How can the common cold effect my congestive heart failure?
I am a 35 year old male with a internal defibrilator/ pacemaker. I am on maintenance drugs to regulate blood pressore, adrenilin, and fluids. I have had several cold this season, and I am concerned about how cold medicines and increased mucus effect my heart.
The common cold can make anyone feel lousy, especially patients with underlying medical illnesses such as congestive heart failure (CHF). As you mention, one common medication used to treat CHF is a diuretic to regulate your fluid balance. While on these medications, you should be careful to make sure that you are not gaining or losing too much weight over a small period of time. When people are stricken with a common cold, they may not eat and drink as much as they normally do. In this case, it is important to make sure that the diuretics do not work "too well" and make you relatively dehydrated. Also, certain decongestants often prescribed to treat the common cold may have the unwanted side effect of potentially increasing blood pressure. In patients with CHF, small increases in blood pressure can have large effects, raising the chances of a CHF exacerbation. It is always a good idea to check with your doctor before taking any over-the-counter medications when you are dealing with upper respiratory infections like the common cold.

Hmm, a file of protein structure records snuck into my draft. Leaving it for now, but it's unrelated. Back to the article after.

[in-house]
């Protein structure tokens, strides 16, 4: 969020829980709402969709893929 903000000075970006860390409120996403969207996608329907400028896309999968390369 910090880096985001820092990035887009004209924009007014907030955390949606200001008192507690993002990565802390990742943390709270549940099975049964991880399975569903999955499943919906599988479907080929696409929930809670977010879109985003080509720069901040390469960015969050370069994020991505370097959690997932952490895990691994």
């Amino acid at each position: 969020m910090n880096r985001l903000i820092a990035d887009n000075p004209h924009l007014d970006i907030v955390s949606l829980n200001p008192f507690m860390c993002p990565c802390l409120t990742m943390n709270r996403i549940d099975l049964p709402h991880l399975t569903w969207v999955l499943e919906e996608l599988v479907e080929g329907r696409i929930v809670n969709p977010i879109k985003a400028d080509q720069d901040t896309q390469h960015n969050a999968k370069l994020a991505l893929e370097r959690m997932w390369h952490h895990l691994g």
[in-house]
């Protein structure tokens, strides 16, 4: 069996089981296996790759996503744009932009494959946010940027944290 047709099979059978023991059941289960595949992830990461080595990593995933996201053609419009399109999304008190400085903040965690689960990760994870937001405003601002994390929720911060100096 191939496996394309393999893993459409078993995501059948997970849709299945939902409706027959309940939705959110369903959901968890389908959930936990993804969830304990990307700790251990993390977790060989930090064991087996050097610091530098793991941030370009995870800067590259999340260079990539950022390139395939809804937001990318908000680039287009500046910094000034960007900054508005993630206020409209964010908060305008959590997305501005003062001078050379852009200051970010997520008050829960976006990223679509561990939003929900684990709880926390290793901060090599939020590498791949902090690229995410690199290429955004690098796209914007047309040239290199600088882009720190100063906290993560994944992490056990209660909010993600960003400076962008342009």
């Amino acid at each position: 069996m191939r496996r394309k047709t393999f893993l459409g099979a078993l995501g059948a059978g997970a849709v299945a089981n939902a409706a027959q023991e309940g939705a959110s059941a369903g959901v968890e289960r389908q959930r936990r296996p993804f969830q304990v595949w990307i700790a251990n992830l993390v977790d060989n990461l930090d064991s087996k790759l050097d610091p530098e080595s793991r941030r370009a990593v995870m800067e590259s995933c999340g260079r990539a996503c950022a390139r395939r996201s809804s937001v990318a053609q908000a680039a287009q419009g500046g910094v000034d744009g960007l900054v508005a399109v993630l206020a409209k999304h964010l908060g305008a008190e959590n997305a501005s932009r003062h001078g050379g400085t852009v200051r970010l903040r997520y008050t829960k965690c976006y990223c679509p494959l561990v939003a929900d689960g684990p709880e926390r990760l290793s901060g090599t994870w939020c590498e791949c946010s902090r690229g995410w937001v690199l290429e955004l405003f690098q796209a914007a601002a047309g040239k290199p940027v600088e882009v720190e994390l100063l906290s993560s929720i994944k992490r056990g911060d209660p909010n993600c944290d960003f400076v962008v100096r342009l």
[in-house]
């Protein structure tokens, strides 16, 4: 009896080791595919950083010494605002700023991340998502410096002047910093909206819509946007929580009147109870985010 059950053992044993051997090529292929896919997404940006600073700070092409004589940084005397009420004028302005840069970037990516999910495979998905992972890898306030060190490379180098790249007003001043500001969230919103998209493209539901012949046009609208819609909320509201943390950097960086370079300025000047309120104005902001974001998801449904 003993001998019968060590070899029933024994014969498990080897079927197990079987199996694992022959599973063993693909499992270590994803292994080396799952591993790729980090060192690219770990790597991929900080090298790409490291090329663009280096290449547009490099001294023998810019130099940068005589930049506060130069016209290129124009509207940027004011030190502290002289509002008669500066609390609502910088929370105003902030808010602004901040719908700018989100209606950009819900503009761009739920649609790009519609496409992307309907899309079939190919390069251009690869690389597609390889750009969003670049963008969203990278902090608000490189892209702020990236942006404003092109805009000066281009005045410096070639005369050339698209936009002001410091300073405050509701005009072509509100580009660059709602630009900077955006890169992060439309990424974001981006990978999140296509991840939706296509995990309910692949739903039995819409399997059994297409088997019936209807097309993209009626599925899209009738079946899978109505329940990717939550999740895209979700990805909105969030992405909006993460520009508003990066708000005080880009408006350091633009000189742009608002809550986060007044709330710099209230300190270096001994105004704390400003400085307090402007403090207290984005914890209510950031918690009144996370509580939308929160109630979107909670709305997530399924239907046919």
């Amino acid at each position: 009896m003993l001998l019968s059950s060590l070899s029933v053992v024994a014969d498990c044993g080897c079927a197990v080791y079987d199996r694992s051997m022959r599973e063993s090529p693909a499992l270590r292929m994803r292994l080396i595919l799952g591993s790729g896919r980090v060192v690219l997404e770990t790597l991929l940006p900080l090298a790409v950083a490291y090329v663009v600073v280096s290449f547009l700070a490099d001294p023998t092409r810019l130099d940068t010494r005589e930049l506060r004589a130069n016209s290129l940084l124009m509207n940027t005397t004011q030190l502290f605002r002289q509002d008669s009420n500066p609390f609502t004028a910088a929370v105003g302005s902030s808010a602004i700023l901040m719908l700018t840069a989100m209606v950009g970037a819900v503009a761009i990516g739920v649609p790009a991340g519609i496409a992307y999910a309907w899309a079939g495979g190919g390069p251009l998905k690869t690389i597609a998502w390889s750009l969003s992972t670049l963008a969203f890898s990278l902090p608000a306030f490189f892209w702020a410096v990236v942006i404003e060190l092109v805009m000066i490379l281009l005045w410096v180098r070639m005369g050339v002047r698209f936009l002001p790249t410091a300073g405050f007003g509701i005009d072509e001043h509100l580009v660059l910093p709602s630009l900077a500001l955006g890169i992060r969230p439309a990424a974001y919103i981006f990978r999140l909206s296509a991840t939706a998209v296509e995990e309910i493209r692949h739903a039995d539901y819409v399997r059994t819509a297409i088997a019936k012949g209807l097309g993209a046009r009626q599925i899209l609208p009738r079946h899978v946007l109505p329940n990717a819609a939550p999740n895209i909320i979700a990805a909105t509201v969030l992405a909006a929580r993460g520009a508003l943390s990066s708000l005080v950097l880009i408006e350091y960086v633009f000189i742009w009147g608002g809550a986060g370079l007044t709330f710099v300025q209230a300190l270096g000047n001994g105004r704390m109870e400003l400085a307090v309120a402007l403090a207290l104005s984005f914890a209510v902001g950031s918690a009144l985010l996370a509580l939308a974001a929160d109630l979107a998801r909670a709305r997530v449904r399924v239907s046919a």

This answer is for general informational purposes only and is not a substitute for professional medical advice.
If you think you may have a medical emergency, call your doctor or (in the United States) 911 immediately. Always seek the advice of your doctor before starting or changing treatment. Medical professionals who provide responses to health-related questions are intended third party beneficiaries with certain rights under Zocdoc’s Terms of Service.
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